How do Ambisonic Microphones Work?

Making Ambisonic recordings requires an Ambisonic microphone. The most common type is a first-order Ambisonic microphone, which utilizes four capsules in a tetrahedral array to capture the entire sphere of sound around the microphone. Second- and third-order Ambisonic microphones feature additional capsules in increasingly complex arrays to capture the soundfield with greater spatial resolution.

The raw multichannel recordings from an Ambisonic microphone are called “A format,” meaning each channel represents the signal captured by one of the capsules. In order to be used in a mix, the files need to be converted to “B format” (described in the section above). To make things even more complicated, there are two standard channel orders for B-format, known as AmbiX (WYZX) and FuMa (WXYZ). Some Ambisonic microphones, like the Zoom H3-VR, automatically convert from A to B format, while others will require conversion using a tool like SurroundZone 2. However you convert your recordings, it’s critical to know which is which in order to hear the full spatial information.


How to Use Ambisonic Recordings

In order to be heard properly, Ambisonic audio files need to be “decoded” for the playback system you’re listening on. Pro Sound Effects Ambisonics libraries come with SurroundZone2 software, which allows you to convert Ambisonic A-format and B-format files to various output formats from stereo to 7.1 using virtual microphones. However, in order to hear the full three-dimensional soundfield, you’ll need either a monitoring system with height channels, such as a 7.1.4 or 5.1.2 configuration, or a binaural decoder plugin for headphones. Binaural decoders use HRTF technology to represent the soundfield the way human ears would hear it.

In film and other linear media, Ambisonic recordings are typically decoded using the highest-resolution surround format possible, up to and including 7.1.2 beds in Dolby Atmos mixes. However, even if you’re working in traditional 5.1 or 7.1 surround, properly decoded Ambisonic recordings can still sound much more immersive than a standard surround file. Another way to use Ambisonic recordings is to “zoom in” with virtual microphones to isolate sounds from specific directions, such as a bird in a Pacific Northwest forest.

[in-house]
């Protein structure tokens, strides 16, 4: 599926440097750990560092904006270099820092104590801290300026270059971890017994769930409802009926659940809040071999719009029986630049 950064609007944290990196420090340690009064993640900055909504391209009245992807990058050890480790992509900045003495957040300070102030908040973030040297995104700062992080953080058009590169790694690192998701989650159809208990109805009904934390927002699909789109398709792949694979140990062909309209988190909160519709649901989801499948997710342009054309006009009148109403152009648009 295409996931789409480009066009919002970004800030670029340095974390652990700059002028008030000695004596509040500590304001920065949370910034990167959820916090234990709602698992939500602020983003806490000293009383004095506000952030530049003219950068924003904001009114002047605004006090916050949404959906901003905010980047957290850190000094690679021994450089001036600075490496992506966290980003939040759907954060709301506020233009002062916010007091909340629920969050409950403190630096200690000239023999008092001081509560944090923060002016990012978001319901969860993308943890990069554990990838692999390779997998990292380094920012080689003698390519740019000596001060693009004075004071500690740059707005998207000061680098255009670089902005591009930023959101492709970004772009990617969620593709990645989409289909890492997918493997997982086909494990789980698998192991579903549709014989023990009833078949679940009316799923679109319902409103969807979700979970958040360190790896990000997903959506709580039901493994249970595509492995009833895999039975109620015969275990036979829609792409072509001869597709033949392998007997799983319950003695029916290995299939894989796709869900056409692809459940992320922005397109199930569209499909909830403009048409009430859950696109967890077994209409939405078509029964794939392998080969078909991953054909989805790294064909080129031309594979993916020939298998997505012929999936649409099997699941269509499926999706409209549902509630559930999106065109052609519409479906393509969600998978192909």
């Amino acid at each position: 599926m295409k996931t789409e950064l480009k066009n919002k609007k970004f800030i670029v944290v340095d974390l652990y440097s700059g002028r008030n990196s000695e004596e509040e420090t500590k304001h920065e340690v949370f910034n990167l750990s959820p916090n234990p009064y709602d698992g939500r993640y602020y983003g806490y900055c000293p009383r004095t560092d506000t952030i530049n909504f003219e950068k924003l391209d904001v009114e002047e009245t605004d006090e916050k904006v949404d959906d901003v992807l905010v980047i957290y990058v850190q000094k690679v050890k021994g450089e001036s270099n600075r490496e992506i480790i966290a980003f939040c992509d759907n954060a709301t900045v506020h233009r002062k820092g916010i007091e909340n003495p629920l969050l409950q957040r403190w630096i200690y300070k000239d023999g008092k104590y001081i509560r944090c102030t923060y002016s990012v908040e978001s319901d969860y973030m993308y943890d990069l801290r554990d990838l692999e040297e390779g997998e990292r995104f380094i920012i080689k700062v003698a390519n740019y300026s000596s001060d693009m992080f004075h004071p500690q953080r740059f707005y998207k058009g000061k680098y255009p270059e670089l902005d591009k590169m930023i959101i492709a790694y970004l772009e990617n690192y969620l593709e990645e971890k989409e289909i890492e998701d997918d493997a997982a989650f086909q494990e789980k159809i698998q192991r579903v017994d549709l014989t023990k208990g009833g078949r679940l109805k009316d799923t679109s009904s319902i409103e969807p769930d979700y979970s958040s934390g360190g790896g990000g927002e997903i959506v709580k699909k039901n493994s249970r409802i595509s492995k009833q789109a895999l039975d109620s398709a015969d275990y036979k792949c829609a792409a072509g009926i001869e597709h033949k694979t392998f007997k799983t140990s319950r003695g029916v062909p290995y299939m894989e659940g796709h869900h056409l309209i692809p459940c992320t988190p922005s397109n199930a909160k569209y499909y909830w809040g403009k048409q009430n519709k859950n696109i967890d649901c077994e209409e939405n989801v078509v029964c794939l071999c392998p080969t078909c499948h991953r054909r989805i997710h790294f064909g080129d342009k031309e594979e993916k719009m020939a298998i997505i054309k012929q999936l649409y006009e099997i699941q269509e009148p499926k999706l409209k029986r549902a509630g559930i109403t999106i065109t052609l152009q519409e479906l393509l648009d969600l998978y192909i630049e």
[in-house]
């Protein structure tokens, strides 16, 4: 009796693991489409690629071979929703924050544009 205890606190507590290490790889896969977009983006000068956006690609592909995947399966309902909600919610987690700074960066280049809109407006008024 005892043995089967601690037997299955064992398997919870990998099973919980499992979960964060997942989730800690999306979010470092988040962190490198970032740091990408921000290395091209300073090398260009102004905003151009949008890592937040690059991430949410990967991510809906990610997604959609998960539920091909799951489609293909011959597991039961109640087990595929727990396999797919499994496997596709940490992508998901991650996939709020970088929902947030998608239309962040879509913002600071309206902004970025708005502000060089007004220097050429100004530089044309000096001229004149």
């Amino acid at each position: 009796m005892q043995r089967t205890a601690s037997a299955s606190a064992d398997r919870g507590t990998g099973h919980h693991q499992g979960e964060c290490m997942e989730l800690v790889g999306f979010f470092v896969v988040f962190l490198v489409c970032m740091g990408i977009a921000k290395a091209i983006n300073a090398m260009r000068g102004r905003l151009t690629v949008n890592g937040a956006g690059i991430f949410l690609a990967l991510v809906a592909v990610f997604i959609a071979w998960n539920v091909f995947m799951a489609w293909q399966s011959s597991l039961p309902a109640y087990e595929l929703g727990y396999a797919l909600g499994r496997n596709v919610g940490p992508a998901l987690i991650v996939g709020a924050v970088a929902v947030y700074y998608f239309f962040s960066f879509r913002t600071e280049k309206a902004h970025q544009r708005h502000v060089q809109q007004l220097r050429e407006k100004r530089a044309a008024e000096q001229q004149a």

In video games, decoding is often part of the game engine, allowing players to select stereo, surround, or binaural monitoring for the entire mix. Ambisonic audio allows game sound designers to create immersive ambiences that move as the player or camera moves, along with individual sounds positioned in 3D. For instance, instead of a typical surround recording in a forest environment that only rotates in a circle, an Ambisonic recording would change as the camera looks up and down, as well. In virtual- and augmented-reality experiences, Ambisonic audio can be linked to head-tracking technology, allowing the sound to change in real time as you look around the virtual space.


Start Exploring Ambisonics

The best way to learn about Ambisonic audio is to experience it for yourself. Check out our selection of Ambisonic sound libraries for your next project, or start by experimenting with free Ambisonic test files. Once you’re familiar with the concepts and workflow of Ambisonics, the sky's the limit for your spatial audio sound design. 




Dante Fumo_HeadshotDante Fumo is a Midwest-based sound designer, editor, and mixer via Super Natural Sound. When he’s not doing that or writing about sound, Dante composes instrumental and electronic music using spatial audio.